Posted 11 months ago
Here's another item from my 'traffic control department'... ;-) ...I use the term 'vintage' because most of this equipment is basically 1980's (or before) technology, though it isn't impossible at all that similar blinkie-boxes are still out wild in the world faithfully running intersections. I believe this particular box once served someplace in Ohio, but am not certain of that.
Pic 1 shows the heavy duty yellow painted aluminum enclosure cabinet as it would appear sitting on a streetcorner, pic 2 shows it with the door open to reveal the stuff inside, pic 3 is a closeup of the controller (timer) unit itself that ultimately makes everything else 'go', and pic 4 is the maker's labels inside the door showing its manufacturer's names and what I believe is a "3 - 84" date stamp.
Most of the electronic equipment was made by the CROUSE-HINDS Company of Syracuse, NY, a long time supplier of an incredibly wide variety of high quality industrial and electrical equipment. The controller itself is their model DM-400, one of a series of similar machines made for different complexities of the traffic patterns they operated. Under its shelf in the cabinet are several plug-in modules called "loadswitches" that are essentially the physical relays that turn all the light bulbs on and off when the controller tells 'em to, the smaller box to its RH side is a thing called a "conflict monitor" which is a safety device designed to prevent any accidental situation that might try to show 'main street' and 'side street' the green GO light at the same time. (which would definitely *not* be a good thing?!) There's also a much newer digital timeclock sideways above the controller in there and a few extra bits and parts of things as well as the wiring that connects it all together, the actual wiring to the traffic signals themselves would come in/out the bottom of the cabinet connecting to rows of terminal screws under the loadswitches.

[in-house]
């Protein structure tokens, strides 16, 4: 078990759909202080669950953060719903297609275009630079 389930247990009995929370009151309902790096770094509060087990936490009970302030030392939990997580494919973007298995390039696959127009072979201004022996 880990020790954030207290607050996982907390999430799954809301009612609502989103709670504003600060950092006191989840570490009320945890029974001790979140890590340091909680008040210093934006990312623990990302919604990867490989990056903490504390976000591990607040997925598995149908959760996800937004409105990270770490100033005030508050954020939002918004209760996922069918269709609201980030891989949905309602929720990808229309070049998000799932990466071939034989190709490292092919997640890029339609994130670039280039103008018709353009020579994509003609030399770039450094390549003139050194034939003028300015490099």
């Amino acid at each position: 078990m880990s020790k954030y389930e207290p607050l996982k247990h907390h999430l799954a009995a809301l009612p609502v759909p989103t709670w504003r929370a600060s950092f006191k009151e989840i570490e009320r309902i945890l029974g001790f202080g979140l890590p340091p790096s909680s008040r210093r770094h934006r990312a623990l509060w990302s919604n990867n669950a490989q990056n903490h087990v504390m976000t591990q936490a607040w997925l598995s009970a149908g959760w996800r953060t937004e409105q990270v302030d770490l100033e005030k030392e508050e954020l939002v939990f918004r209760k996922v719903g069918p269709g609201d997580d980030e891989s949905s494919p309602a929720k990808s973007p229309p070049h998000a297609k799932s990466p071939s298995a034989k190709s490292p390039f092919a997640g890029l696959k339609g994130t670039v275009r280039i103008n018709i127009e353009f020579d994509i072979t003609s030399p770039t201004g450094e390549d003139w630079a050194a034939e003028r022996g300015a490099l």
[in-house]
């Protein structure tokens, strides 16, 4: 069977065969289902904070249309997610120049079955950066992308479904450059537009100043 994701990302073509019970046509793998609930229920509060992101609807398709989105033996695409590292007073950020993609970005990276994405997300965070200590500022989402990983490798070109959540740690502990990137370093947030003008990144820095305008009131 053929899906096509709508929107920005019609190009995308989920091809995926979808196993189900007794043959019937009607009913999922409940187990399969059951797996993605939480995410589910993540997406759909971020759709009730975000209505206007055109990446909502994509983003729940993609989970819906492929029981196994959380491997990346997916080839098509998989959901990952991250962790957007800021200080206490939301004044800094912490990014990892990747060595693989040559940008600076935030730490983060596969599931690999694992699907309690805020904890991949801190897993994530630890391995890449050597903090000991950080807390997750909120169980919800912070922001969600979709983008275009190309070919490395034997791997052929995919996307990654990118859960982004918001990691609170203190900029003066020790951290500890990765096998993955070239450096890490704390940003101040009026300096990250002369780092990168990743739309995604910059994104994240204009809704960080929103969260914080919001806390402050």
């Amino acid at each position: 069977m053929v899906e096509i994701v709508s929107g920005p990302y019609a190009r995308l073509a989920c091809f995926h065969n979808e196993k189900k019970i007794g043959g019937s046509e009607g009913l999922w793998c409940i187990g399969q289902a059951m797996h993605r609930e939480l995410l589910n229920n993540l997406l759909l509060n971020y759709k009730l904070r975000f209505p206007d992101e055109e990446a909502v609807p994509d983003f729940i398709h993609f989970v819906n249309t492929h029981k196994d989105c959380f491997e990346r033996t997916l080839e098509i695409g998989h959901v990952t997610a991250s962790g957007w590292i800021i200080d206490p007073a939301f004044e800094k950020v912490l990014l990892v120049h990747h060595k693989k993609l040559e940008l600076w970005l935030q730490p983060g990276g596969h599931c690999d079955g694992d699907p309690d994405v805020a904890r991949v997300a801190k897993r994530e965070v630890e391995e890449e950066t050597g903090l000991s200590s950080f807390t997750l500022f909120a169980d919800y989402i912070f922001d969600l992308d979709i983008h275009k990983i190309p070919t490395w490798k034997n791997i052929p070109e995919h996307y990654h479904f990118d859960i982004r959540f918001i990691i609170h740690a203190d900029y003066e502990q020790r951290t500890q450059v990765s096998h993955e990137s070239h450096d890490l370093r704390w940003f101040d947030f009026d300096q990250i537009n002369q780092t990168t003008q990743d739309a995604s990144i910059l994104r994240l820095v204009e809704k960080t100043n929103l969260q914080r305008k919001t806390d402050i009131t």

This entire cabinet came to me ~10 years ago now from a fellow traffic signal collector who himself had obtained it from whatever municipal authority had replaced it then deemed it surplus. I consider myself rather lucky to have the complete unit myself, given that is decidedly difficult (but *not* impossible, as it proves?!) for random private citizens (me!) to ever get hold of such things...one really usually *does* need to "know somebody" somewhere... ;-) ;-) ;-)
OH -- and for the record. It is shown here on a dolly destined for a little time in my storage locker, but rest assured everything here still works 100% -- I have had it running but don't yet have space for it in this house...however, it WILL eventually become the first (only?) full cabinet in here making lights blink again... ;-) ;-) :-) :-) :-)